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OBJECTIVE To determine the degree of involvement women with breast cancer wanted in medical decision making, extent to which they believed they had achieved their preferred level of involvement, and types of information they judged to be most important. DESIGN AND SETTING Cross-sectional survey at 2 tertiary oncology referral clinics and 2 community(More)
PURPOSE To examine the effect of progressive resistance training on muscle function, functional performance, balance, body composition, and muscle thickness in men receiving androgen deprivation for prostate cancer. METHODS Ten men aged 59-82 yr on androgen deprivation for localized prostate cancer undertook progressive resistance training for 20 wk at 6-(More)
PURPOSE This study examined a novel intervention, dignity therapy, designed to address psychosocial and existential distress among terminally ill patients. Dignity therapy invites patients to discuss issues that matter most or that they would most want remembered. Sessions are transcribed and edited, with a returned final version that they can bequeath to a(More)
Despite use of the term dignity in arguments for and against a patient's self-governance in matters pertaining to death, there is little empirical research on how this term has been used by patients who are nearing death. The objective of this study was to determine how dying patients understand and define the term dignity, in order to develop a model of(More)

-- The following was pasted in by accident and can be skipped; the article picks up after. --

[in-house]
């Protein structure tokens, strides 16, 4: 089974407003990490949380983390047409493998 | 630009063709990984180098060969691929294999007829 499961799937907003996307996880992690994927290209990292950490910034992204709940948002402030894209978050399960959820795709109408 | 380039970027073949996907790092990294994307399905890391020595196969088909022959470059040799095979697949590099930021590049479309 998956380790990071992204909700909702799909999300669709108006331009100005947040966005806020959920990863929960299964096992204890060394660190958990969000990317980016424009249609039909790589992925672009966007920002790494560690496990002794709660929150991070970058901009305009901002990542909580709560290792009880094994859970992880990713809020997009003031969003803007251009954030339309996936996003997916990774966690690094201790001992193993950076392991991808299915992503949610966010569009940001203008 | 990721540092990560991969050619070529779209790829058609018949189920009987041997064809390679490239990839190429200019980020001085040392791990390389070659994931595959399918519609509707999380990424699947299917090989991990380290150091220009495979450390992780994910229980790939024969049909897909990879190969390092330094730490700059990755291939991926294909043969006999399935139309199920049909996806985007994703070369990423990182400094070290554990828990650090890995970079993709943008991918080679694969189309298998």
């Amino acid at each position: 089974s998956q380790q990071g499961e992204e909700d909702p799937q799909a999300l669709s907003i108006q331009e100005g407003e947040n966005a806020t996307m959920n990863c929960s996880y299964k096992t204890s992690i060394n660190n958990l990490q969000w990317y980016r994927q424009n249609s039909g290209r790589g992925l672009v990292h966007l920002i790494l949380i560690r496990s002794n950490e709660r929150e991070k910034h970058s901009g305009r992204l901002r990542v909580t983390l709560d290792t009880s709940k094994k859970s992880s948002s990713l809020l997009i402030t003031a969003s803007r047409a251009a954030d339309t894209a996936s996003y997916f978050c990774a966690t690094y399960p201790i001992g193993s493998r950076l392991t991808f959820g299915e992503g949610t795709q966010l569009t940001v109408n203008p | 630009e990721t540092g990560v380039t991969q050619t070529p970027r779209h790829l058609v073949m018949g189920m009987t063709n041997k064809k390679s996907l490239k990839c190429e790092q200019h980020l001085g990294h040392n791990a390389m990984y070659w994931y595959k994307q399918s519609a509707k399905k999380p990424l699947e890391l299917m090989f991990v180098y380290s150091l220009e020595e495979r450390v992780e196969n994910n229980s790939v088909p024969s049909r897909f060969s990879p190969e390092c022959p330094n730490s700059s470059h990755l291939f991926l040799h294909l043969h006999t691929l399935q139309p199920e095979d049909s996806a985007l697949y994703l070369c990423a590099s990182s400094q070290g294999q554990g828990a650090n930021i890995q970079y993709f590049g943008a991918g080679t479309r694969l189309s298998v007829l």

BACKGROUND Dignity therapy is a unique, individualised, short-term psychotherapy that was developed for patients (and their families) living with life-threatening or life-limiting illness. We investigated whether dignity therapy could mitigate distress or bolster the experience in patients nearing the end of their lives. METHODS Patients (aged ≥18 years)(More)
The purpose of the study was to test the validity and reliability of the FAMCARE Scale which was developed to measure family satisfaction with advanced cancer care. The FAMCARE Scale was developed based upon earlier qualitative research which identified indicators of family care satisfaction and a subsequent Q-sort study that reduced those items to the most(More)
Cancer is recognized by health professionals as a phenomenon experienced by the entire family, not just by the individual member diagnosed with the disease. This article is based on an examination of approximately 200 clinical papers and research studies written between 1970 and 1991. Four major dimensions of the family cancer experience were identified(More)
BACKGROUND Considerations of dignity are often raised in reference to the care of dying patients. However, little research that addresses this issue has been done. Our aim was to identify the extent to which dying patients perceive they are able to maintain a sense of dignity, and to ascertain how demographic and disease-specific variables relate to the(More)
OBJECTIVE To obtain feedback from patients receiving palliative care and their relatives from various ethnic backgrounds about their experiences of the disclosure process and their satisfaction with information sharing during the illness. DESIGN A qualitative study with semistructured single interviews. SETTING Perth, Western Australia, and Winnipeg,(More)
Fatigue is reported by advanced cancer patients to be their most prevalent and distressing symptom. Despite this, few interventions have been developed and tested to manage this debilitating symptom. This paper describes a pilot study undertaken to test the effects of a 28-day exercise intervention on levels of fatigue in advanced cancer patients. All(More)